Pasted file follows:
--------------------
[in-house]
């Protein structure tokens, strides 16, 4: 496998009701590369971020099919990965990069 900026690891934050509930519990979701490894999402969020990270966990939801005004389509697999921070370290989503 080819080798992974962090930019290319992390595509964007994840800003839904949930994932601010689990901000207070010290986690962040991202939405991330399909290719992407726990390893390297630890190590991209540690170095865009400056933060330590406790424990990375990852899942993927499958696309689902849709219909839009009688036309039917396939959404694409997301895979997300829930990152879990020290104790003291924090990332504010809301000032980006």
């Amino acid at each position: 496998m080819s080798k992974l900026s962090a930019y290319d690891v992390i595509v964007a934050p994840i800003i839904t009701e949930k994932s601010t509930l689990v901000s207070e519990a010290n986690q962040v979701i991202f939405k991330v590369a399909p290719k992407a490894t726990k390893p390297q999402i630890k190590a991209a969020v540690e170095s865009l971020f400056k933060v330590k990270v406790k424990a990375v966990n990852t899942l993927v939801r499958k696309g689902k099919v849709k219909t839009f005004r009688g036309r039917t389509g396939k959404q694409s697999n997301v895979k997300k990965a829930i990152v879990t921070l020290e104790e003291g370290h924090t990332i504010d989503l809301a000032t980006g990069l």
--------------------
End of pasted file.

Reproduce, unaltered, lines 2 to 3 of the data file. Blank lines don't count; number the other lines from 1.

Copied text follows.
């Protein structure tokens, strides 16, 4: 496998009701590369971020099919990965990069 900026690891934050509930519990979701490894999402969020990270966990939801005004389509697999921070370290989503 080819080798992974962090930019290319992390595509964007994840800003839904949930994932601010689990901000207070010290986690962040991202939405991330399909290719992407726990390893390297630890190590991209540690170095865009400056933060330590406790424990990375990852899942993927499958696309689902849709219909839009009688036309039917396939959404694409997301895979997300829930990152879990020290104790003291924090990332504010809301000032980006």
């Amino acid at each position: 496998m080819s080798k992974l900026s962090a930019y290319d690891v992390i595509v964007a934050p994840i800003i839904t009701e949930k994932s601010t509930l689990v901000s207070e519990a010290n986690q962040v979701i991202f939405k991330v590369a399909p290719k992407a490894t726990k390893p390297q999402i630890k190590a991209a969020v540690e170095s865009l971020f400056k933060v330590k990270v406790k424990a990375v966990n990852t899942l993927v939801r499958k696309g689902k099919v849709k219909t839009f005004r009688g036309r039917t389509g396939k959404q694409s697999n997301v895979k997300k990965a829930i990152v879990t921070l020290e104790e003291g370290h924090t990332i504010d989503l809301a000032t980006g990069l």